confusion like the examples outlined.1
    • These statements omit certain facts and are intended to mislead. While there are inherently small differences between batches as a natural part of the manufacturing process, they do not impact a biosimilar’s safety and efficacy.1
    • Before approving a biosimilar, FDA experts must conclude it is highly similar to—and has no clinically 
      meaningful differences from—the original biologic with regard to safety and efficacy.2
Biosimilar disparagement and misinformation has a very real potential to slow adoption of biosimilars, diminishing opportunities to increase patient access and reduce drug costs. Ultimately, patients want to trust their providers, who exhibit great influence over the treatments their patients receive. Provider guidance on biosimilars is critically important to educating that biosimilars are as safe and effective as their originator biologics and may be able to provide access to patients in need.1

Ultimately, patients should be made aware that:

  • Biosimilars are safe and effective.
    • Biosimilars are as safe and effective as the originator, or biologic, drugs they are based on.2
  • They are thoroughly evaluated by the FDA.
    • Before approving a biosimilar, FDA experts must conclude it is highly similar to—and has no clinically meaningful differences from—the original biologic. The FDA’s evaluation process ensures that all biosimilar products meet the FDA’s high standards for approval.2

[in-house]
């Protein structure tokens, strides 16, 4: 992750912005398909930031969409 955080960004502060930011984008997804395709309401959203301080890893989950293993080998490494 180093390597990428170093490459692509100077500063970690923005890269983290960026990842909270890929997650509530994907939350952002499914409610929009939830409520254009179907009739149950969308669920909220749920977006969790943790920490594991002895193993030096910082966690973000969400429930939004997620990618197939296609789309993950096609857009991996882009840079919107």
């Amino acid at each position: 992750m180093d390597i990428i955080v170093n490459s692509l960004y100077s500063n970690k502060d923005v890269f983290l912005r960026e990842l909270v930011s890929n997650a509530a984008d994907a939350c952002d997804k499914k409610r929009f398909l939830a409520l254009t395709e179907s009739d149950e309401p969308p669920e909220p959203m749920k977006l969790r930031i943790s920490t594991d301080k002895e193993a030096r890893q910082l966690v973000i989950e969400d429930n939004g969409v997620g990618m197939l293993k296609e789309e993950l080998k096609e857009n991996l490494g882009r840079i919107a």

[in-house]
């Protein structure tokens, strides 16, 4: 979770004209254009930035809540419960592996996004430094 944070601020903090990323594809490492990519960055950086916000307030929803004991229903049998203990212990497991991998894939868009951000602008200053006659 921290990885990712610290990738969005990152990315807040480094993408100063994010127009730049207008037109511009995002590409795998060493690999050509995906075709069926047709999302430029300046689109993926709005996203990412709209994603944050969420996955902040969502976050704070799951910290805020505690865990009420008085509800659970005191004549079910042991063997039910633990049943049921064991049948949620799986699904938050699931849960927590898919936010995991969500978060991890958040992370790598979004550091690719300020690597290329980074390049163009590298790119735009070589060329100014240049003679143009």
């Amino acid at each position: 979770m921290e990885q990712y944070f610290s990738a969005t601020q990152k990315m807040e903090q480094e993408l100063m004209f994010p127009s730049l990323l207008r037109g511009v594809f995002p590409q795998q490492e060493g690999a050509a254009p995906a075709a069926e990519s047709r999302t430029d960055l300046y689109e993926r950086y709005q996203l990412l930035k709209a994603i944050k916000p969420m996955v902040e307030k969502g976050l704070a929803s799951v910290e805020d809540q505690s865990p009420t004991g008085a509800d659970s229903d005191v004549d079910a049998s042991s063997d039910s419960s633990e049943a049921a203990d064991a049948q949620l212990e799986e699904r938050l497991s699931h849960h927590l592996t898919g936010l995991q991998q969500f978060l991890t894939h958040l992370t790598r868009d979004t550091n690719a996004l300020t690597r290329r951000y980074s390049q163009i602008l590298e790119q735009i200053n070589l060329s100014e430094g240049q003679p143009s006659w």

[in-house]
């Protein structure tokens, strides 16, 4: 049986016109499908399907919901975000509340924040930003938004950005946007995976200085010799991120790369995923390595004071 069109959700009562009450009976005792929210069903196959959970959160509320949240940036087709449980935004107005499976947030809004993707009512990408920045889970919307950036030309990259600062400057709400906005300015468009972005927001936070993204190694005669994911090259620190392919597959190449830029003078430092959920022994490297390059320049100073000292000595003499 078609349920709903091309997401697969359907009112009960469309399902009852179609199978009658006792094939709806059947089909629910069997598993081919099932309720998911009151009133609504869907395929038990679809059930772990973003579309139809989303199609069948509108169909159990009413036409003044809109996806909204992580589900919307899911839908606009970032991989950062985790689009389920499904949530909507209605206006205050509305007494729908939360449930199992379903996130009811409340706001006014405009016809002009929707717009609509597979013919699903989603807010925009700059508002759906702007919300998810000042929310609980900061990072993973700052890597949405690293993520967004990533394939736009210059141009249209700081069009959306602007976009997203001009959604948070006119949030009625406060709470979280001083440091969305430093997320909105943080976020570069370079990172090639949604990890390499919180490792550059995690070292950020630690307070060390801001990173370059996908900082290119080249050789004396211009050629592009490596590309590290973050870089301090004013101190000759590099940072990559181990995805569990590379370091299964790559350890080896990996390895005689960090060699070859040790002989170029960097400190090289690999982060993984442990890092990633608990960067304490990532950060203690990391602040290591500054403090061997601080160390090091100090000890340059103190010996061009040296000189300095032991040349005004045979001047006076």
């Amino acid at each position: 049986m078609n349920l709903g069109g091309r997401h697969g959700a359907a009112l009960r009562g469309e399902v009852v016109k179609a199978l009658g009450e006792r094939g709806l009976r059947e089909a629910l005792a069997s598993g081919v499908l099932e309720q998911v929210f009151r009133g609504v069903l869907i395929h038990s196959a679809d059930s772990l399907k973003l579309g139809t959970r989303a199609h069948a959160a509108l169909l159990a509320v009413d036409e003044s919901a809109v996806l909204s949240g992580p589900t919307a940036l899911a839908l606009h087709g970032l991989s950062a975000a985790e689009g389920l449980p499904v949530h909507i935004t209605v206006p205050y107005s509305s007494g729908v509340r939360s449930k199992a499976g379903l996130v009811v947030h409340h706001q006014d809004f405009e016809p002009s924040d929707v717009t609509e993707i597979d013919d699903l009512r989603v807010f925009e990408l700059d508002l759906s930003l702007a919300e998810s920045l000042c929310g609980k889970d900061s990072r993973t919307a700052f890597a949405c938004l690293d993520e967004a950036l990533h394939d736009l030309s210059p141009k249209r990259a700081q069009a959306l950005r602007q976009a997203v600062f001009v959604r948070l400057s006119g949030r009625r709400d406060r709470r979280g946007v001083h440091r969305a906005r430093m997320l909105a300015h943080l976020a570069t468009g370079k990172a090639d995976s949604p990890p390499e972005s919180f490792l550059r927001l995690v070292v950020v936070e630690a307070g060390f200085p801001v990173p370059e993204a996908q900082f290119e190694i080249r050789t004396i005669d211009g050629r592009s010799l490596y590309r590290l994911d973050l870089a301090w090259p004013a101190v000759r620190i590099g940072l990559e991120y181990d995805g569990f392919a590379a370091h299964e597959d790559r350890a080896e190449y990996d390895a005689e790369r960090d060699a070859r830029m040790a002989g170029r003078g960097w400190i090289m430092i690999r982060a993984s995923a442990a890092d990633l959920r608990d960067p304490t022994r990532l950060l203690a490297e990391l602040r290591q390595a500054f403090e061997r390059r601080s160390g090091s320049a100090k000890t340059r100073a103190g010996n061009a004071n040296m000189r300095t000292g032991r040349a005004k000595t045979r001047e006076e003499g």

• They can provide patients with more options—and potentially lower costs.
    • Biosimilars that have entered the U.S market have launched with initial list prices anywhere from 15% to 35% lower than their biologic competitors.8
    • As biosimilars offer additional treatment options for patients, biologics manufacturers could be inclined to lower the cost of their drugs, the originators, to compete, and this competition could ultimately result in reduced drug costs.9


The concept of switching patients from originator drugs to biosimilars—and from a biosimilar to a different biosimilar—has also generated a great deal of discussion. Fears exist among providers that moving a patient to a biosimilar presents some kind of inherent risk because biosimilars contain variation as part of their manufacturing process.10 But it’s again important to note that FDA-required studies go to great lengths to ensure there are no clinically meaningful differences between biosimilars and their originator biologics, and that they are both safe and effective.2

Learn more about the key considerations for biosimilars with each of the following groups.


Specialty Pharmacies

To learn more about the promise of biosimilars, the impact they can create, and our work in this space, visit the following pages:

1. Cohen H, McCabe D. The importance of countering biosimilar disparagement and misinformation. BioDrugs 2020;34(4):407-414.
2. Biosimilar and interchangeable biologics: More treatment choices. U.S. Food and Drug Administration. October 12, 2021.
3. Mellstedt H, Niederwieser D, Ludwig H. The challenge of biosimilars. Ann Oncol. 2008;19(3):411-419.
4. What’s in a biologic or biosimilar name? Biologics Suffix. 2019.
5. Suffix vs no suffix: Naming biologics and biosimilars. Biosimilars Council. 2019.
6. Interchangeable biological products – U.S. food and drug administration. U.S. FDA.
7. Bridges L, White DW, Worthing AB, et al. The science behind biosimilars. Arthritis & Rheumatology. February 7, 2018. Accessed June 28, 2023.
8. Decreasing drug costs through generics and Biosimilars. National Conference of State Legislatures. Published January 21, 2022.
9. Biosimilars in the United States 2023-2027. IQVIA. Published January 31, 2023.
10. Cohen HP, Blauvelt A, et al. Switching reference medicines to biosimilars: A systematic literature review of clinical outcomes. Drugs 2018;78:463–478.